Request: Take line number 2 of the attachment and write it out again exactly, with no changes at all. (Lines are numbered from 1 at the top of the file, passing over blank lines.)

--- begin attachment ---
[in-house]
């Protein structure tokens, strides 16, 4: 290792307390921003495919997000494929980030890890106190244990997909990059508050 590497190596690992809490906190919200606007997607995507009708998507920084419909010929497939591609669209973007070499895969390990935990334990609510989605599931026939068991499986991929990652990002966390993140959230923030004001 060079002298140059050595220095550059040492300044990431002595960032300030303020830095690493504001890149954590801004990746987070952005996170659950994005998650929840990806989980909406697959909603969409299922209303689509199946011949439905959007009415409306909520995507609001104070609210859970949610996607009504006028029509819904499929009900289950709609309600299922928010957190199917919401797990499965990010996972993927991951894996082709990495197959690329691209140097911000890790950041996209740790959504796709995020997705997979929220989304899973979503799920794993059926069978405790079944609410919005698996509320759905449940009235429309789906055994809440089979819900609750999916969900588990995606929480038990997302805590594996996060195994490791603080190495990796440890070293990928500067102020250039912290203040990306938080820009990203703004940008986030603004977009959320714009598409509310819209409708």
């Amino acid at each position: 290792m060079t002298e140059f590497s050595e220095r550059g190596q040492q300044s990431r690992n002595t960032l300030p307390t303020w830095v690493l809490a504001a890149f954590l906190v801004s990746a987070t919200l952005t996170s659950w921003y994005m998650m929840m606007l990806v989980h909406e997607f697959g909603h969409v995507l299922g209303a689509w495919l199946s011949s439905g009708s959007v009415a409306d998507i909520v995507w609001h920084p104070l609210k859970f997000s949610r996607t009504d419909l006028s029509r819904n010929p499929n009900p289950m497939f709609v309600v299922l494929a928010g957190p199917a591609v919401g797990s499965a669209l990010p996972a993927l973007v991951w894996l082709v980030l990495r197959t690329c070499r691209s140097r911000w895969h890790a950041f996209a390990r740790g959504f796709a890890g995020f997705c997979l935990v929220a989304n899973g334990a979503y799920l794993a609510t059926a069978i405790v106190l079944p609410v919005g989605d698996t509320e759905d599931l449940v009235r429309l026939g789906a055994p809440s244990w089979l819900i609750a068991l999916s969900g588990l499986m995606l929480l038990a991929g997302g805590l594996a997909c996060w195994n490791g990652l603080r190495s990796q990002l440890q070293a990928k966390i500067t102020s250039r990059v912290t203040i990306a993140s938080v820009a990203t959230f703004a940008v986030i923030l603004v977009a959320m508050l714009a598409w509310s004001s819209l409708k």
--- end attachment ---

């Protein structure tokens, strides 16, 4: 290792307390921003495919997000494929980030890890106190244990997909990059508050 590497190596690992809490906190919200606007997607995507009708998507920084419909010929497939591609669209973007070499895969390990935990334990609510989605599931026939068991499986991929990652990002966390993140959230923030004001 060079002298140059050595220095550059040492300044990431002595960032300030303020830095690493504001890149954590801004990746987070952005996170659950994005998650929840990806989980909406697959909603969409299922209303689509199946011949439905959007009415409306909520995507609001104070609210859970949610996607009504006028029509819904499929009900289950709609309600299922928010957190199917919401797990499965990010996972993927991951894996082709990495197959690329691209140097911000890790950041996209740790959504796709995020997705997979929220989304899973979503799920794993059926069978405790079944609410919005698996509320759905449940009235429309789906055994809440089979819900609750999916969900588990995606929480038990997302805590594996996060195994490791603080190495990796440890070293990928500067102020250039912290203040990306938080820009990203703004940008986030603004977009959320714009598409509310819209409708």